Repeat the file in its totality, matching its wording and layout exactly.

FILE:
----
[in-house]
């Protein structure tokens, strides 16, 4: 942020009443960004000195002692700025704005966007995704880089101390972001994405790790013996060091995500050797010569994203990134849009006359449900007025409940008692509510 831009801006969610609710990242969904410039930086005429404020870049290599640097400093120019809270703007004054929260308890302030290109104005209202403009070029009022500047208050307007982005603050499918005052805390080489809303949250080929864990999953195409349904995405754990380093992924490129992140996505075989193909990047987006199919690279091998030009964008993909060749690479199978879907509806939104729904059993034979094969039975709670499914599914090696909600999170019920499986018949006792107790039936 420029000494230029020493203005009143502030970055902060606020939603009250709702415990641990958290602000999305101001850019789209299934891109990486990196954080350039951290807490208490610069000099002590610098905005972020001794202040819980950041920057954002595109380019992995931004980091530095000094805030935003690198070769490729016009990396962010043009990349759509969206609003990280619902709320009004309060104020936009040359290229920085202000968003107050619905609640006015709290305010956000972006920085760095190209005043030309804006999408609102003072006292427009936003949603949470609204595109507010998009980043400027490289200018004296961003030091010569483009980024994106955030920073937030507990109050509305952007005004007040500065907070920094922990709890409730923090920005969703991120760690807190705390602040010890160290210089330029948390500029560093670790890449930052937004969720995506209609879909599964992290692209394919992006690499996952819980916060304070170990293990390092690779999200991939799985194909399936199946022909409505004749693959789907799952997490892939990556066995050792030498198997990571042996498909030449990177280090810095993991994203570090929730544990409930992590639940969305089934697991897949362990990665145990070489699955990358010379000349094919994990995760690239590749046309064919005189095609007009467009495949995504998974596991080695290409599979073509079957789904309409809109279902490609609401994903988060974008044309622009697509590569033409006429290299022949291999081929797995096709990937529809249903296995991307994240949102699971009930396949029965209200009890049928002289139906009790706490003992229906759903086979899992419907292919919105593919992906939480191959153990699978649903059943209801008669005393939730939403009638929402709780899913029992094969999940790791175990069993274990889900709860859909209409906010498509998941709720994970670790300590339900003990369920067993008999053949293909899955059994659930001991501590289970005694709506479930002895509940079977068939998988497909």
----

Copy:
[in-house]
């Protein structure tokens, strides 16, 4: 942020009443960004000195002692700025704005966007995704880089101390972001994405790790013996060091995500050797010569994203990134849009006359449900007025409940008692509510 831009801006969610609710990242969904410039930086005429404020870049290599640097400093120019809270703007004054929260308890302030290109104005209202403009070029009022500047208050307007982005603050499918005052805390080489809303949250080929864990999953195409349904995405754990380093992924490129992140996505075989193909990047987006199919690279091998030009964008993909060749690479199978879907509806939104729904059993034979094969039975709670499914599914090696909600999170019920499986018949006792107790039936 420029000494230029020493203005009143502030970055902060606020939603009250709702415990641990958290602000999305101001850019789209299934891109990486990196954080350039951290807490208490610069000099002590610098905005972020001794202040819980950041920057954002595109380019992995931004980091530095000094805030935003690198070769490729016009990396962010043009990349759509969206609003990280619902709320009004309060104020936009040359290229920085202000968003107050619905609640006015709290305010956000972006920085760095190209005043030309804006999408609102003072006292427009936003949603949470609204595109507010998009980043400027490289200018004296961003030091010569483009980024994106955030920073937030507990109050509305952007005004007040500065907070920094922990709890409730923090920005969703991120760690807190705390602040010890160290210089330029948390500029560093670790890449930052937004969720995506209609879909599964992290692209394919992006690499996952819980916060304070170990293990390092690779999200991939799985194909399936199946022909409505004749693959789907799952997490892939990556066995050792030498198997990571042996498909030449990177280090810095993991994203570090929730544990409930992590639940969305089934697991897949362990990665145990070489699955990358010379000349094919994990995760690239590749046309064919005189095609007009467009495949995504998974596991080695290409599979073509079957789904309409809109279902490609609401994903988060974008044309622009697509590569033409006429290299022949291999081929797995096709990937529809249903296995991307994240949102699971009930396949029965209200009890049928002289139906009790706490003992229906759903086979899992419907292919919105593919992906939480191959153990699978649903059943209801008669005393939730939403009638929402709780899913029992094969999940790791175990069993274990889900709860859909209409906010498509998941709720994970670790300590339900003990369920067993008999053949293909899955059994659930001991501590289970005694709506479930002895509940079977068939998988497909």